Early in 1180 Henry appointed Eleanor's custodian, Ranulf Glanville, justiciar in place of Richard de Lucy, who had served the King loyally for a quarter of a century. Although Glanville retained responsibility for all the King's prisoners, he appears largely to have delegated to Ralph FitzStephen his custodianship of Eleanor, who seems to have resided mainly at Winchester from then on.

  At the beginning of April 1180, the Young King returned to England to warn Henry that Philip was not such a king as his father had been, whereupon Henry decided that they should go together to meet Philip in the hope of maintaining the friendship between England and France. However, wary of Philip's influence and knowing the Young King to be susceptible, Henry first took his son to the tomb of his great-grandfather Henry I in Reading Abbey and made him swear "in the presence of holy relics that he would follow his father's instructions in all things. After this, the elder King crossed the Channel from Portsmouth, the younger from Dover. On arriving in France the elder King at once celebrated Easter at Le Mans."48 In June he met Philip at Gisors and renewed the peace made with Louis at Ivry in 1177.

  In Paris, on 18 September, Louis VII, who during the last months of his life had give
n all his wealth to the poor,49 "laid aside the burden of the flesh,"50 and his son succeeded as Philip II. The late King, his body clad in a monk's habit, lay in state at Notre-Dame before being buried in the Cistercian abbey of Barbieux in a fine tomb commissioned by his widow, Adela of Champagne, who would one day share it with him.

  In July 1181 Geoffrey was at last married to Constance of Brittany. After the wedding, Henry returned to England and appointed the other Geoffrey, his bastard son, chancellor of England. Geoffrey had not yet been consecrated bishop of Lincoln, and the Pope was now insisting that he be consecrated immediately or resign the see. Declaring that he preferred horses and dogs to books and priests, he chose the latter. His father thereupon made him Archdeacon of Rouen and treasurer of York Minster, and gave him two castles in Anjou. Meanwhile, the Young King, Duke Richard, and Duke Geoffrey had successfully supported King Philip in a war against Philip of Flanders.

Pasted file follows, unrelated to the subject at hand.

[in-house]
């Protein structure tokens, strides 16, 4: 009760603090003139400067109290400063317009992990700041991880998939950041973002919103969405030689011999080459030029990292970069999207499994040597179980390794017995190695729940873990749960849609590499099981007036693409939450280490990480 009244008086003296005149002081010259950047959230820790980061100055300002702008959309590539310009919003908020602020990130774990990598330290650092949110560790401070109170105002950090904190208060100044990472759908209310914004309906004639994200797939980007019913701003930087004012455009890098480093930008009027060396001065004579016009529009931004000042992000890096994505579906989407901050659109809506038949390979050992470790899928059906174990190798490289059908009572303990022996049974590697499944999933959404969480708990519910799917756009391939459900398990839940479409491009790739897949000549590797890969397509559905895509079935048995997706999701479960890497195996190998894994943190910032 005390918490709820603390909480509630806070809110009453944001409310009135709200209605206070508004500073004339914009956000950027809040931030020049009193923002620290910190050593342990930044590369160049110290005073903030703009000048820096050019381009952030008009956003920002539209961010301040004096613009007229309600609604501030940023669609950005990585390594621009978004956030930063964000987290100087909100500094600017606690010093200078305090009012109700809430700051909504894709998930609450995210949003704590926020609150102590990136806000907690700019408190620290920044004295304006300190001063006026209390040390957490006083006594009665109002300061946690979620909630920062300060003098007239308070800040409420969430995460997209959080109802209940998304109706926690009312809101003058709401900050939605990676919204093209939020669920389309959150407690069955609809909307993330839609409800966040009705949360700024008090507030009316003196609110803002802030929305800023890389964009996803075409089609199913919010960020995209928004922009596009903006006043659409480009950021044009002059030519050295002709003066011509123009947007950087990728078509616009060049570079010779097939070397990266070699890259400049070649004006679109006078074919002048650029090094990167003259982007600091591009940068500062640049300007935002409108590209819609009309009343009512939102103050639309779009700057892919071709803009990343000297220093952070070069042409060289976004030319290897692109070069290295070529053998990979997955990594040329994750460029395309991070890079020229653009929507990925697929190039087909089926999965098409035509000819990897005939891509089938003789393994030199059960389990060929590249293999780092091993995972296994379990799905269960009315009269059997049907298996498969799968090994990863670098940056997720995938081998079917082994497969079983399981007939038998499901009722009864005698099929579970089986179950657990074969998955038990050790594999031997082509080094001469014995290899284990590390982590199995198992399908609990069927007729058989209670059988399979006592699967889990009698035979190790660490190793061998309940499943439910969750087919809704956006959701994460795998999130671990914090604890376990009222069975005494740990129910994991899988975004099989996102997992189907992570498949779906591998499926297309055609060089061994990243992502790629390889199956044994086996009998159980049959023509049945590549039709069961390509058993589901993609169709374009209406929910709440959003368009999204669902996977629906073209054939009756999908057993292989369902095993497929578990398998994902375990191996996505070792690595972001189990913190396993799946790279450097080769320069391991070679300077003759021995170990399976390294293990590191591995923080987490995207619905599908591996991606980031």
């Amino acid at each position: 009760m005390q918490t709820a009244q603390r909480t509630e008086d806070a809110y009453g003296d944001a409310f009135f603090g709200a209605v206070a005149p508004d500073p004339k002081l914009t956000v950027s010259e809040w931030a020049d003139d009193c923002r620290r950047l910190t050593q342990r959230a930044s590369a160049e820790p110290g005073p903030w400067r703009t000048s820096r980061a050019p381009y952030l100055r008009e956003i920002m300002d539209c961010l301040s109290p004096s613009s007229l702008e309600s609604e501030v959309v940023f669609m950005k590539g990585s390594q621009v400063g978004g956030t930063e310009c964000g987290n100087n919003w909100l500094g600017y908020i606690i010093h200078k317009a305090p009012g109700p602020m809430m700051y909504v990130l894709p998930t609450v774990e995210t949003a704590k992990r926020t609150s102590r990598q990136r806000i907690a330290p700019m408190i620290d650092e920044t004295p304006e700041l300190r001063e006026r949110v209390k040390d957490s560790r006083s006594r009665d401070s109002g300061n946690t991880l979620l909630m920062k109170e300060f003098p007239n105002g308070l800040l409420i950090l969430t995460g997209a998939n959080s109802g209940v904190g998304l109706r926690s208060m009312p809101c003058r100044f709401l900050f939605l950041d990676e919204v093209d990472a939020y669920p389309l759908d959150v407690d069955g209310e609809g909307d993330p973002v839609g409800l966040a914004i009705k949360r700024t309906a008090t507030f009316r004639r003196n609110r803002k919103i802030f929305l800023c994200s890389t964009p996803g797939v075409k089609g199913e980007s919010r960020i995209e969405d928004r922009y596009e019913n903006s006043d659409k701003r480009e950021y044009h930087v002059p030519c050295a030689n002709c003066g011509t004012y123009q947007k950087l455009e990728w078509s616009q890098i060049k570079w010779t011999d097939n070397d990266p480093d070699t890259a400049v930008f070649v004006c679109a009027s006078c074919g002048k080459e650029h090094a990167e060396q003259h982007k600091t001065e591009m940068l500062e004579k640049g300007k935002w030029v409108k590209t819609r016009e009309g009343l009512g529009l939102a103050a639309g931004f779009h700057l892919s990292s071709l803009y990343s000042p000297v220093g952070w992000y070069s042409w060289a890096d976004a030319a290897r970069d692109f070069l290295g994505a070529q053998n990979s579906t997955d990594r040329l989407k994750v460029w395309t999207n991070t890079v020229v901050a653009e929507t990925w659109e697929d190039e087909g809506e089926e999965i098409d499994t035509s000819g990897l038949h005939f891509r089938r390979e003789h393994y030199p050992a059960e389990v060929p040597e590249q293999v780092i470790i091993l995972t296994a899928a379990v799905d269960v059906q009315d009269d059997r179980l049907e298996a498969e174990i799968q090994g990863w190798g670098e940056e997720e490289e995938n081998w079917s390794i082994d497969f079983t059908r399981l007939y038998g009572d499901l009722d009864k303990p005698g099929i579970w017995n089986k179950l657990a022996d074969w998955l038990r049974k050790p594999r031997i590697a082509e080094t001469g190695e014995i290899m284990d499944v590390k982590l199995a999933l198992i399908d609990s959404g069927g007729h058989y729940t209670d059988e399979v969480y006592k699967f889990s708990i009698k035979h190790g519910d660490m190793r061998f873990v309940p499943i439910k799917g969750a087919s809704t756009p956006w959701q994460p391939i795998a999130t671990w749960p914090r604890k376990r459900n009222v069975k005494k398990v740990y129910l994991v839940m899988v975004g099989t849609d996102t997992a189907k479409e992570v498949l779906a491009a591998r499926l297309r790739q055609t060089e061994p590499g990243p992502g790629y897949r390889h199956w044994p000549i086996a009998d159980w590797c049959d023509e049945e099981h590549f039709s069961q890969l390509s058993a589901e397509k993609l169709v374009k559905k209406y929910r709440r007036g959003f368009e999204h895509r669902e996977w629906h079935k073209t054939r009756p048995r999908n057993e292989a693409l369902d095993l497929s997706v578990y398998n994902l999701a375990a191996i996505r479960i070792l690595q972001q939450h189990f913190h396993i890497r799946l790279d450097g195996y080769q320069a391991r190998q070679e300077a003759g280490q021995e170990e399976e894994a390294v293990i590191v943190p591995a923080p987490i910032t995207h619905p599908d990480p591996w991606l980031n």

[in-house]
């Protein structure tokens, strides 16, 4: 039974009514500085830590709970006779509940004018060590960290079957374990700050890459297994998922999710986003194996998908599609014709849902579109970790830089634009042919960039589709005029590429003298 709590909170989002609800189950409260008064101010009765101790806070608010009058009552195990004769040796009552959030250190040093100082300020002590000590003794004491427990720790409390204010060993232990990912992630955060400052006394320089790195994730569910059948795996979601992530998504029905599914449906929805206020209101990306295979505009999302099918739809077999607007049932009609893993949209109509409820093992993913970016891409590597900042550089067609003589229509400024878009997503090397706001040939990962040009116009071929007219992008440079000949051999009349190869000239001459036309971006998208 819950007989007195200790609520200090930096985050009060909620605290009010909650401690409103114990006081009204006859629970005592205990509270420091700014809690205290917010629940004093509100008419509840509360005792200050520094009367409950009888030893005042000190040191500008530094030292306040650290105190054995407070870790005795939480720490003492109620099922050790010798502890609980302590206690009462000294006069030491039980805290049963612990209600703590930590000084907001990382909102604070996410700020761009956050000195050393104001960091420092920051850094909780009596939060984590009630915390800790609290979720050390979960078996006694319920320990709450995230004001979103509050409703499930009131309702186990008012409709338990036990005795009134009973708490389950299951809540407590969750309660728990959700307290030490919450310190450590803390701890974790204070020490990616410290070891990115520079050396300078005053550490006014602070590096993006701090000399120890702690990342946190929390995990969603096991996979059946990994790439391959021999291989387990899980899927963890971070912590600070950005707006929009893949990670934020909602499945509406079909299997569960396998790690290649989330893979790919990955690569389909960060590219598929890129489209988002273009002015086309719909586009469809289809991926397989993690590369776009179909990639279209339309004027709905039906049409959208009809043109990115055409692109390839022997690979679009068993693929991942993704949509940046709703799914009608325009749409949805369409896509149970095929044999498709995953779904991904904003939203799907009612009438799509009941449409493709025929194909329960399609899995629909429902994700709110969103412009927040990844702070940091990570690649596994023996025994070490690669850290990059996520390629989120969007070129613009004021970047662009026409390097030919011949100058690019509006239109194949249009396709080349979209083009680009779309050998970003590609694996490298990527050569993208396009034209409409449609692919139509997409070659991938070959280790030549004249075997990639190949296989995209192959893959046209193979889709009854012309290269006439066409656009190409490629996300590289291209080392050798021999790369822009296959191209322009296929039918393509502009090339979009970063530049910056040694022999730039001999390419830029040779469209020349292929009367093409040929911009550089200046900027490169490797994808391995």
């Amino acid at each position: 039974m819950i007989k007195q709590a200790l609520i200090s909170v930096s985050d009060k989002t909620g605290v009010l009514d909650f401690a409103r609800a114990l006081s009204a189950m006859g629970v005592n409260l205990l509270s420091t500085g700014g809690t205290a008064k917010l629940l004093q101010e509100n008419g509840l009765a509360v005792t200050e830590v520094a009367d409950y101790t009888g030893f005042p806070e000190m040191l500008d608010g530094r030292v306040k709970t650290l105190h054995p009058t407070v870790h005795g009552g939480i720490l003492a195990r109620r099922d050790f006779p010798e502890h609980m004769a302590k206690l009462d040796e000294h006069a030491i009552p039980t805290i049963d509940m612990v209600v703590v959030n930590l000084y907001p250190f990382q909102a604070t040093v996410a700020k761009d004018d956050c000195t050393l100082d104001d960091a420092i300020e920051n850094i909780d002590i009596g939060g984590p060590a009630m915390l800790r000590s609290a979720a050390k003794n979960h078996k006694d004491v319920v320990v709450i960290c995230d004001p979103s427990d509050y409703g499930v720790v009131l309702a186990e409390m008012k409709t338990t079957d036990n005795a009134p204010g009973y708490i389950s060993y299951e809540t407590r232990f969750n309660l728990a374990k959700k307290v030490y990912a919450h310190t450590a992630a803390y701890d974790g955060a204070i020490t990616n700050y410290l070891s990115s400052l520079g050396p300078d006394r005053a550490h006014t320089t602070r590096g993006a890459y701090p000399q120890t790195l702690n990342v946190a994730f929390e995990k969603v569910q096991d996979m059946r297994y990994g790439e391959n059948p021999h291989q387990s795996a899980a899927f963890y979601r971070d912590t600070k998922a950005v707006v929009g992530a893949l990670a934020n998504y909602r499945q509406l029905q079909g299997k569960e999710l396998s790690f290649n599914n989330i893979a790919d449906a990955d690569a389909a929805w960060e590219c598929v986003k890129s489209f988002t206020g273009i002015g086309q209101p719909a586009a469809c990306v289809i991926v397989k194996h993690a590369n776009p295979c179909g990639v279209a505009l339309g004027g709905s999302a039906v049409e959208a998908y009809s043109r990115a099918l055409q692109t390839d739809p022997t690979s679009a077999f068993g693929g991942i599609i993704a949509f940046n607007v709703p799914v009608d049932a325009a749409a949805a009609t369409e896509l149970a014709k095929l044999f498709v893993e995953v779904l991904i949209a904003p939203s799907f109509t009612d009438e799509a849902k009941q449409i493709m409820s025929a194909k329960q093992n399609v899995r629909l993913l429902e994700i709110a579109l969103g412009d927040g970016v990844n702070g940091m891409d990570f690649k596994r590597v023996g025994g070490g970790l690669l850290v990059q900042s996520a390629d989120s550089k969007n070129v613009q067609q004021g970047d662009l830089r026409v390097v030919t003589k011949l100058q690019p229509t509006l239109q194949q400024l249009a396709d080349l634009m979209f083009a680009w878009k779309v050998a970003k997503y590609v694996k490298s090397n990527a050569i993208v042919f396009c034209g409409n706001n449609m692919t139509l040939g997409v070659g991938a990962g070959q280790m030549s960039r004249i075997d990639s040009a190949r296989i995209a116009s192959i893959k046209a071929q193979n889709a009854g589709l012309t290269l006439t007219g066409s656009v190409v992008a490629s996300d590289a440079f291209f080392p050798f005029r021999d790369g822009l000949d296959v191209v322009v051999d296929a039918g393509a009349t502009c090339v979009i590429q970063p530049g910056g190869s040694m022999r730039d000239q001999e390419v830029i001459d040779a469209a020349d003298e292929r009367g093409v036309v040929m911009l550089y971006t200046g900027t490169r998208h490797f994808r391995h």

Towards the end of 1181 news of Henry's daughters filtered through to England. Joanna had borne a son, Bohemond, who had died soon after birth. Matilda's husband, Henry the Lion, Duke of Saxony, had quarrelled with the Emperor Frederick Barbarossa, having been unjustly held responsible for the failure of a campaign in Italy. The Emperor, jealous of the Duke's power-- he owned sixty-seven castles and forty towns in Germany-- had confiscated his estates, given them to his own supporters, and declared him an outlaw. In November the Duke submitted to Frederick, but was exiled for seven years.51 He and his wife and children fled Germany with the intention of seeking refuge in France, Denmark, or England.

  On 4 March 1182 Henry returned to Normandy to keep a watchful eye on affairs in the south, where there had been alarming developments. Duke Richard's harsh rule had earned him the bitter hatred of his vassals, and the turbulent lords of Aquitaine were again plotting revolt, hoping to overthrow him and offer their allegiance to the Young King instead. The evil genius behind this conspiracy was Bertran de Born, who had seduced the Young King into joining the rebels, taunting him with the derisory title "lord of little land." Jealous of his brother, and resentful because he had still not received what he thought was his due, young Henry had been easy to persuade.52 Bertran had then gone on to inflame public opinion in the Limousin and the Dordogne against Richard by the clever deployment of propagandist sirventes. He also boasted he could put a thousand of his own men in the field.